Ms Cilento said the exact methodology to find people at risk would need to be carefully worked out, but could use measures like low birth weight and whether a family has stable housing. CEDA stressed this data linkage approach would not be about punishment, but identifying those who would most benefit from extra supports with things such as early childhood education, schooling and community services.
“It needs to be done really, really well and it needs to be done with the right intentions,” Ms Cilento said.
Despite the federal government spending about $180 billion on welfare in 2019-20, CEDA said current approaches are not working because help is “fragmented” and “reactive”. It said the government should set up “navigators” to help people in need access the support they require, rather than having to work things out for themselves in times of crisis.
In the immediate term, CEDA said there needs to be a boost to Newstart and Commonwealth Rent Assistance, which “no longer reflect economic circumstances or community expectations”.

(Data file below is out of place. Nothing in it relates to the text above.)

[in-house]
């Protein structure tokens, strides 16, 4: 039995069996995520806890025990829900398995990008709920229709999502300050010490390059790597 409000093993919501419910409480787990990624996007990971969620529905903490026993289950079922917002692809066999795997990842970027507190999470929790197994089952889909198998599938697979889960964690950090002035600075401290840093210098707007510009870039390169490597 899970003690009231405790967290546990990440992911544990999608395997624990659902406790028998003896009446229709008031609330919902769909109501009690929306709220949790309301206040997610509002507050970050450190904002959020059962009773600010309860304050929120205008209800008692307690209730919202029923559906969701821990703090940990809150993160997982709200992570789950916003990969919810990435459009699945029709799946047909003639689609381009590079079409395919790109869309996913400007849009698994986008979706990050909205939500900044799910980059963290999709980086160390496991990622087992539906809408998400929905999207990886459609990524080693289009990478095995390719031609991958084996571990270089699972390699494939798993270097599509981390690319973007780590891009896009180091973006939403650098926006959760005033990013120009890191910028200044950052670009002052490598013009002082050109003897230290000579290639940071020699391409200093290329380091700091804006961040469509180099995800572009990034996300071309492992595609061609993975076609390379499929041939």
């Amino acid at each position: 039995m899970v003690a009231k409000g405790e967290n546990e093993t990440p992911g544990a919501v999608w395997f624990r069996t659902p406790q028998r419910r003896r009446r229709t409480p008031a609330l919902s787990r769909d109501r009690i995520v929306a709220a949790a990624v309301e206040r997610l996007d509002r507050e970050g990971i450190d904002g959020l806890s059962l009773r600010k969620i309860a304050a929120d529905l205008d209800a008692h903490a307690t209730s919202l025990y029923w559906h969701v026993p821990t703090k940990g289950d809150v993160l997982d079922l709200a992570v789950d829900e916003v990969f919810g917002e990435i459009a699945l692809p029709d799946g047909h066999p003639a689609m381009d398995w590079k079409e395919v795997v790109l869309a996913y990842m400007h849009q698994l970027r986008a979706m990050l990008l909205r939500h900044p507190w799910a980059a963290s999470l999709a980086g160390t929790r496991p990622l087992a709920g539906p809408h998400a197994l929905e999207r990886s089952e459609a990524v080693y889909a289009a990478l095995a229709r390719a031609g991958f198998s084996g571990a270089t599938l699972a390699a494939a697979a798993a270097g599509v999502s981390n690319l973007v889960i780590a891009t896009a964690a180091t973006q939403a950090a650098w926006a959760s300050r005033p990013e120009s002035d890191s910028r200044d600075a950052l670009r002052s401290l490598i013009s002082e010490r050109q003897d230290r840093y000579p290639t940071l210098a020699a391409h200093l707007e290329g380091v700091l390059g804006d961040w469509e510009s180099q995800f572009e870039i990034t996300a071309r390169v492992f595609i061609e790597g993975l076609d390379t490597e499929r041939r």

A growing group of MPs, business and community groups want to see Newstart raised, as it has not been increased in real terms since 1994. The Morrison government says it wants to prioritise helping people get a job instead.
Asked to comment on CEDA’s data proposal, a spokesperson for Social Services Minister Anne Ruston said the government had been using a “priority investment approach” since 2016, which used actuarial analysis to estimate Australia’s future lifetime welfare costs and then develop “evidence-based” policies and “direct them where they best deliver results”.
“Australia has one of the most targeted and comprehensive welfare systems in the world and it is incumbent on the government to ensure it is sustainable into the future so it will always provide a safety net for people doing it tough.”
Labor’s spokesperson for social services, Linda Burney, described the CEDA report – which also calls for better evaluation of government programs – as “a real wake-up call for the Liberals and Nationals”.
“The Prime Minister needs to change the discussion and stop blaming his fellow Australians for the government’s economic and policy failures.”
The Australian Council of Social Service warned that “data can be used and also misused,” referring to the government’s controversial “robo-debt” scheme.
“We must embrace the possibilities that better data linkage offers, but also be alert to the risks it poses to vulnerable people and communities,” ACOSS chief executive Cassandra Goldie said.